Sterling Bank, the only Nigerian bank with a functional renewable energy practice is making available financing for renewable energy projects for industrial, small business and residential users in Nigeria.
Sources with knowledge about the matter informed BusinessDay that five companies including Abuja based BlueCarmel and Elec3city, have signed a memorandum of understanding to provide off-grid power to industrial and residential users respectively.
BusinessDay also gathered that Segun Adaju’s Consistent Energy Ltd is also a beneficiary of the project, the other beneficiaries are yet to be confirmed. Some of the beneficiaries confirmed say that they have had discussions with the bank over the matter.
“Our firm is in talks with the bank,” says Segun Adaju, who doubles as the president of Renewable Energy Association of Nigeria (REAN), a trade association of alternative energy entrepreneurs.
The challenge of huge upfront costs involved in acquiring solar energy is the strongest discouraging factor for rapid solar energy adoption in the country. To set up a 2KV system capable of power a refrigerator, 5 lighting points, a television and sound system set, a user would be required to pay as much as N700,000- N800,000 in a three bed-room apartment. Systems that can power an entire building including air conditioners and pumping machine could cost between N2M – N4M.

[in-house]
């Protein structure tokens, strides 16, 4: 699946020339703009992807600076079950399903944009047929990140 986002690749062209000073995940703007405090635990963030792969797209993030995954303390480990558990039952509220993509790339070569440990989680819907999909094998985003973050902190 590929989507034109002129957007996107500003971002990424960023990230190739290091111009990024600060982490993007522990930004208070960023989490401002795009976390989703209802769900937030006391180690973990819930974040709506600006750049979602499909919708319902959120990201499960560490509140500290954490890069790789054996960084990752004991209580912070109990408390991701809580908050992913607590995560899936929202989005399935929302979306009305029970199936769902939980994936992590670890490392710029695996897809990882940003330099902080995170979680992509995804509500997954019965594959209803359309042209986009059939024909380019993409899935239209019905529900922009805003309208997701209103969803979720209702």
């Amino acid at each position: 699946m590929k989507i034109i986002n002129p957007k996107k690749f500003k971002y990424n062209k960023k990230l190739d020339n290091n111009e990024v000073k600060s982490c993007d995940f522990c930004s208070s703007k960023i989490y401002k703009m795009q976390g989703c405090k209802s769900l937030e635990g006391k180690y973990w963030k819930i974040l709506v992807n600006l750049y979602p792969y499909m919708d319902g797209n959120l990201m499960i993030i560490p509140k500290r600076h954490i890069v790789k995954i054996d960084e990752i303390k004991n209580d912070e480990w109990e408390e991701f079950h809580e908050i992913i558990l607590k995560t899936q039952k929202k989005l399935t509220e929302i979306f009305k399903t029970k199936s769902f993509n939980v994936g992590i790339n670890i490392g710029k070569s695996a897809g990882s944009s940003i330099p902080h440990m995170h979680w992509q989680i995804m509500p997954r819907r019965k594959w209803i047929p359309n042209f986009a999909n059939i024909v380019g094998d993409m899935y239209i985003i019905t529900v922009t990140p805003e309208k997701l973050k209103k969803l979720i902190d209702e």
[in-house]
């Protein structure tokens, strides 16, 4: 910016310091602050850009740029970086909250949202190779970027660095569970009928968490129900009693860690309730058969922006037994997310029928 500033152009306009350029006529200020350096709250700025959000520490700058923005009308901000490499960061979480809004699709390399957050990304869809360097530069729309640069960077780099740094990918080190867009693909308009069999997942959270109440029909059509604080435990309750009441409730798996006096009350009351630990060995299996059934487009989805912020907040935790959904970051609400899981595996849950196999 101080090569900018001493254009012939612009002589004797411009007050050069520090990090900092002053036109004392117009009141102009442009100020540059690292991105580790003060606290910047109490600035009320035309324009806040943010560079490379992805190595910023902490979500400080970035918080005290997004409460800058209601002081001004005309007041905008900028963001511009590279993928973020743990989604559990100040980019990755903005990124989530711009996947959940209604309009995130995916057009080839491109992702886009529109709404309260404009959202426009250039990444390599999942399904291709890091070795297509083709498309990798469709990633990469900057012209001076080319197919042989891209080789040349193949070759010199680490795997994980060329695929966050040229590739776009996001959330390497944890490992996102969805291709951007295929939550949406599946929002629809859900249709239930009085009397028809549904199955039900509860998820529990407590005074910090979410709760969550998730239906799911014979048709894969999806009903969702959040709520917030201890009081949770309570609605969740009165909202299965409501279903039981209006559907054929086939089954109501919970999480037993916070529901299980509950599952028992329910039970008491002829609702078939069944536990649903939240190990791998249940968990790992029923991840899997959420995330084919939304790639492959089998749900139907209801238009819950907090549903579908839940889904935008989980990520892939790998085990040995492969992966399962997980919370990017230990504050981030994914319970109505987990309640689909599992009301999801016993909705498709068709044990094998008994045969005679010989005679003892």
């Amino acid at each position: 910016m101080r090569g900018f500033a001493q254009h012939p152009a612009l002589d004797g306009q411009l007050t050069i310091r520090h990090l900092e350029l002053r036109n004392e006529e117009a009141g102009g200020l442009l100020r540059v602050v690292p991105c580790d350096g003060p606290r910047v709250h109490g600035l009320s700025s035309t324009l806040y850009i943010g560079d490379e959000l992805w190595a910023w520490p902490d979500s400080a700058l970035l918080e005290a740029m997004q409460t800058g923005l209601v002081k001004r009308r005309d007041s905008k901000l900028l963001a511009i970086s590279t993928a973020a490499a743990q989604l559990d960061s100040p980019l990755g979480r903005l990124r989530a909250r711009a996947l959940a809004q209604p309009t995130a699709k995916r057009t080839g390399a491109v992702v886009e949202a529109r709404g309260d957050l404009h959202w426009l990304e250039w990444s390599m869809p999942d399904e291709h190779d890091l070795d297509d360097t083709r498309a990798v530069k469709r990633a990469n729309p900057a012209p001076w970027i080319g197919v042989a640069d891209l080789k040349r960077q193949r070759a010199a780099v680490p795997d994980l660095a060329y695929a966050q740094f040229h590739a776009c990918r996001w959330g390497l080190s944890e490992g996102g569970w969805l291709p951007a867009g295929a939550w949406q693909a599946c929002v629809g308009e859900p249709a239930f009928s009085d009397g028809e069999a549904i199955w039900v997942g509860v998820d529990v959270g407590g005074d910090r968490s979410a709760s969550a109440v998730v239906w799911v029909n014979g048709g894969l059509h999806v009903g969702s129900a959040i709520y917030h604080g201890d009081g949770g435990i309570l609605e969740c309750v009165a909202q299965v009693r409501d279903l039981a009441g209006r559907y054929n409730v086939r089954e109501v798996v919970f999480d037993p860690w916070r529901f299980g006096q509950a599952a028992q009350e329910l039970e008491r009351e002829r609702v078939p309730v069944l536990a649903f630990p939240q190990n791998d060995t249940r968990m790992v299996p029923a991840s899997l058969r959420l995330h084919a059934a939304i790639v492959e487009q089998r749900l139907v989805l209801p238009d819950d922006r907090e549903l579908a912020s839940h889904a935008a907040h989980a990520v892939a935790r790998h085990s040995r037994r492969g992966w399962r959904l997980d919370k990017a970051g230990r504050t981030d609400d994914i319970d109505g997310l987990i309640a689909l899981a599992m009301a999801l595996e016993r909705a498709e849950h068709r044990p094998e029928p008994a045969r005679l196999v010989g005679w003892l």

Considering that the lifespan of solar panels is over 20 years and good batteries can last up to five years, the cost over time is cheaper than buying diesel which pollutes the environment.
However with financing from the bank, a residential users can acquire a loan of N800,000 which the bank pays to the supplier who procures the and installs the solar infrastructure which the customer repays over a 12 months period at the interest rate of 27%.
“The beauty of the arrangement is that the solar energy supplier has the duty of ensuring that only high quality batteries and solar panels are provided for the customer wherever he can get it. The customer will have a two year warranty and contributes zero equity. All he needs is a salaried account with a verifiable BVN,” said Ernest Akale, CEO of Elec3city.
Nigeria’s city centres are replete with shards of broken solar projects from constituent projects of politicians who awarded the contract to their cronies, who in turn purchase substandard solar infrastructure and built phony projects.
Others are due to lack of maintenance as actions as simple as failing to routinely wipe the dust off solar panels can reduce their lifespan.